The semantics of the -core language does not impose any restriction or give any guarantees to the order of execution of asynchronous "messages".

Hence the expected (valid) outputs of this non-deterministic program are:
task t1, arg 75
task t2, arg 150

and
task t2, arg 150
task t1, arg 75

For now we do neither go into details on how code is generated, nor how the run-time systems are implemented, we keep our focus on programming model.

Let us look at the last example in the first suit E1d.core:
// Ex1d.core
// Per Lindgren (C) 2014
//
// Each message may dictate the deadline for the receiving task
// the compiler analyse the task model and assign static priories accordingly
//
// run with TRACE_OS and see the threads running at different priority
// run with TRACE_TIME and see the time for each interaction with the run-time
// or run on bare metal and see the assignment of ISRs and priorities

Task t(int id, int arg) {
    #>printf("task t%d, arg %d\n", id, arg);<#
}

Reset {
    #>printf("User reset\n");<#
    async after 1s before 1s t(1, 75);   
    async before 2s t(2, 75*2);      
}

Each task invocation (task instance) is associated with a baseline and a deadline (absolute points in time) defining a permissible execution window.

(Relating scheduling theory the baseline is the release time for the task.)

The baseline for the Reset is 0, while the deadline is Infinite.

Each message m in -core defines the permissible execution window (for the
receiving task instance), i.e.
baseline(m) = baseline(sender) + after
deadline(m) = baseline(sender) + after + before 


    async after 1s before 1s t(1, 75);   


gives an absolute baseline of 1s, baseline(Reset)=0s + after=1s,
and an absolute deadline of 2s, baseline(Reset)=0s after=1s before=1s
for the execution of the (first) task instance t(1, 75)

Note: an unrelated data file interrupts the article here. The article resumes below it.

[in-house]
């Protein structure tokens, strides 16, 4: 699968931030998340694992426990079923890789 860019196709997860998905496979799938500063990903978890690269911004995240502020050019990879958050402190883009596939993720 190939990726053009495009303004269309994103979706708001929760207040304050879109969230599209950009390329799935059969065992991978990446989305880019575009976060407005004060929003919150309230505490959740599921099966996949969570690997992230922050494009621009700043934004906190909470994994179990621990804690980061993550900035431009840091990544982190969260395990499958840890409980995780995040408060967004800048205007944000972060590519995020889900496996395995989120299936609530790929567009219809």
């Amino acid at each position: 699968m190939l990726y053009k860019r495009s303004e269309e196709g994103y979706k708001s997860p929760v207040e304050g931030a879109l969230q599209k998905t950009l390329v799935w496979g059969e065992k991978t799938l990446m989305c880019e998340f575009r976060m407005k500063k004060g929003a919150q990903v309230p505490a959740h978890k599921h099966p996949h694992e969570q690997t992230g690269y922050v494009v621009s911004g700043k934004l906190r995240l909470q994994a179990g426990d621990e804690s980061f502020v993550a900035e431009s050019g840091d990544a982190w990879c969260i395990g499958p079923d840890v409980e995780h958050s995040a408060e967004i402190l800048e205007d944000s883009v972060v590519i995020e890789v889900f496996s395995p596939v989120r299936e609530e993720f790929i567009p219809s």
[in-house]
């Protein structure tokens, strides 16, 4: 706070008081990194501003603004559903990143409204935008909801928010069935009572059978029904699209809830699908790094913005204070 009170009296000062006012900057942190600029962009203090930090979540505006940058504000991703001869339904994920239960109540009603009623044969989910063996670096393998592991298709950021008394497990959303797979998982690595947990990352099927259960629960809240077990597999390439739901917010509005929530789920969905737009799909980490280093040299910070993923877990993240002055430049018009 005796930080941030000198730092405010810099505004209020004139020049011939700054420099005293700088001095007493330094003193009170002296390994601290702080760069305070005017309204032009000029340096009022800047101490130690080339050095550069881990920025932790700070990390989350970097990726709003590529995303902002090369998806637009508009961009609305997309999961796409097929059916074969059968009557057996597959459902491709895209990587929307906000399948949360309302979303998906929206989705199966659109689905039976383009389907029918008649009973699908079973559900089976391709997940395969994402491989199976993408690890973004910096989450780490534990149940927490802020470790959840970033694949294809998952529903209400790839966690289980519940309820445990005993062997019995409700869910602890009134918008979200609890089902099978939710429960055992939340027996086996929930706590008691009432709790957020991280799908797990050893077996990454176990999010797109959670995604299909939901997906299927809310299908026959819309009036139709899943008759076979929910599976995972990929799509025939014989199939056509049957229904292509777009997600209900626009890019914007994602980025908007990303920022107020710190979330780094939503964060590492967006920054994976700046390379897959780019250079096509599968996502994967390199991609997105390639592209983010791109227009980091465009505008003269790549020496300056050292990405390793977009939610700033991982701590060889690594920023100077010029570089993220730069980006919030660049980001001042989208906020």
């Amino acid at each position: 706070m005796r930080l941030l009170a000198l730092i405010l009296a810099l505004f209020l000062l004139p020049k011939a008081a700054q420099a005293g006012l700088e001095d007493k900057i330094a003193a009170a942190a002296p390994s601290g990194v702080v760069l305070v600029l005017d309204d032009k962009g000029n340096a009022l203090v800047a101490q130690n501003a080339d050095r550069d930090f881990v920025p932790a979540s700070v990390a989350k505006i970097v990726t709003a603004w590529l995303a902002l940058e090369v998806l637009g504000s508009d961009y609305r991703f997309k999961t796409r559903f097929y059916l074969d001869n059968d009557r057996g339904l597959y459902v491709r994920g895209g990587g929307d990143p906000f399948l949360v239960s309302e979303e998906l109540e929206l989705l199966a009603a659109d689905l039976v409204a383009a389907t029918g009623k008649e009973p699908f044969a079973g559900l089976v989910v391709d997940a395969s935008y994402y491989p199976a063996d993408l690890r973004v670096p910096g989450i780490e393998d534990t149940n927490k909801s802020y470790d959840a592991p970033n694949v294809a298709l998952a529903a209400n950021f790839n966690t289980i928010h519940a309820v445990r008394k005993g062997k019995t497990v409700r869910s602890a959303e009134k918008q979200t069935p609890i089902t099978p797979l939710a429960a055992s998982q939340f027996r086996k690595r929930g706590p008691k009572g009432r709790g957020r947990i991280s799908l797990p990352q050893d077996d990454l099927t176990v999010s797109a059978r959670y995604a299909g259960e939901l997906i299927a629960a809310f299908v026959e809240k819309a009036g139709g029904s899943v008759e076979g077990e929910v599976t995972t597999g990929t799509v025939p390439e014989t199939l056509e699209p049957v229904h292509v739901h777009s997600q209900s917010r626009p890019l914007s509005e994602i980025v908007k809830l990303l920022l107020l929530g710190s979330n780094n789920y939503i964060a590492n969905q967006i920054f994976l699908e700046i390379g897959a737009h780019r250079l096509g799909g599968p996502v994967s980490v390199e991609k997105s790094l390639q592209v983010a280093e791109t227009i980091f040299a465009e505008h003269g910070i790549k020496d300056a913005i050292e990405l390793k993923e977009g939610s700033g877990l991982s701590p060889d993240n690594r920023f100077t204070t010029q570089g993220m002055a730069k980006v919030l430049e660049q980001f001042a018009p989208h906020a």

while
    async before 2s t (2, 75*2); 


gives an absolute baseline of 0s, baseline(Reset)=0s + after=0s, and an
absolute deadline of 2s, baseline(Reset)=0s after=0s before=2s for the
execution of the (second) task instance t(2, 75*2)

Notice:
It is the obligation of the run-time system (and the underlying OS/platform) to execute each message within its permissible execution window. If it fails, the system is considered to be "faulty". For now we make the assumption that the system is schedulable by the run time system, later we will discuss the problem of proving schedulability.

Also this program is non-deterministic, while execution windows overlap.
async after 1s before 1s t(1, 75) -> bl 1, ... ,dl 2
async before 2s t(2, 75*2)         -> bl 0, ..., dl 2


Expected/valid outputs are:

task t2, arg 150
task t1, arg 75


and

task t1, arg 75
task t2, arg 150


Checkpoint!
1) Make a change to the program Ex1d, (by changing a single time constant)
that ensures a deterministic behaviour rendering the output.
(You may assume the run-time behaviour to meet the specification.)

task t2, arg 150
task t1, arg 75


2) Change the timing constants such that
t1 executes between bl 2s, ..., dl 3s
t2 executes between bl 1s, ..., dl 2s

A.2) Complete Syntax (in EBNF like form)

core:
  | top*
top:
  | #> C-code <# 
  | "Isr" before ID { stmt* }
  | "Task" ID ( C-params ) { stmt* }
  | "Func" ID ( C-params ) { stmt* }  
  | "Reset" { stmt* }
  | "Idle" { stmt* }  
              
stmt:
  | #> C-code <#                                  
  | "claim" ID { stmt* }
  | "async" after? before? ID ( C-params ) ;             
  | "pend" ID ;
  | "sync" ID ( C-params ) ;
  
after:
  | "after" time                              

before:
  | "before" time          

time:
  | INTVAL tunit?

tuint:
  | "us" | "ms" | "s" 


The above grammar gives the current syntax for the -core language.

Let's have a look at Ex2.core:
// Ex2.core
// Per Lindgren (C) 2014
//
// This example shows:
// 1) The chaining of tasks (e.g., idle->t1->t2)
// 2) The role of Reset and Idle
//
// The Reset task is executed to end before any other tasks executed by the 
// run-time system. This allows setting up a system in a "Reset" mode.
//
// When Reset is run-to-end the Idle task is triggered.
// Idle is the only task that may never run-to-completion!
//
// In this example we use the Idle to emulate an environment that triggers t1 
// passing a character value.
// 
// Deadlines may be given explicitly (as in this case), else will be inherited 
// from the sender. Priorities are automatically derived (shorter deadline 
// gives higher priority.)
//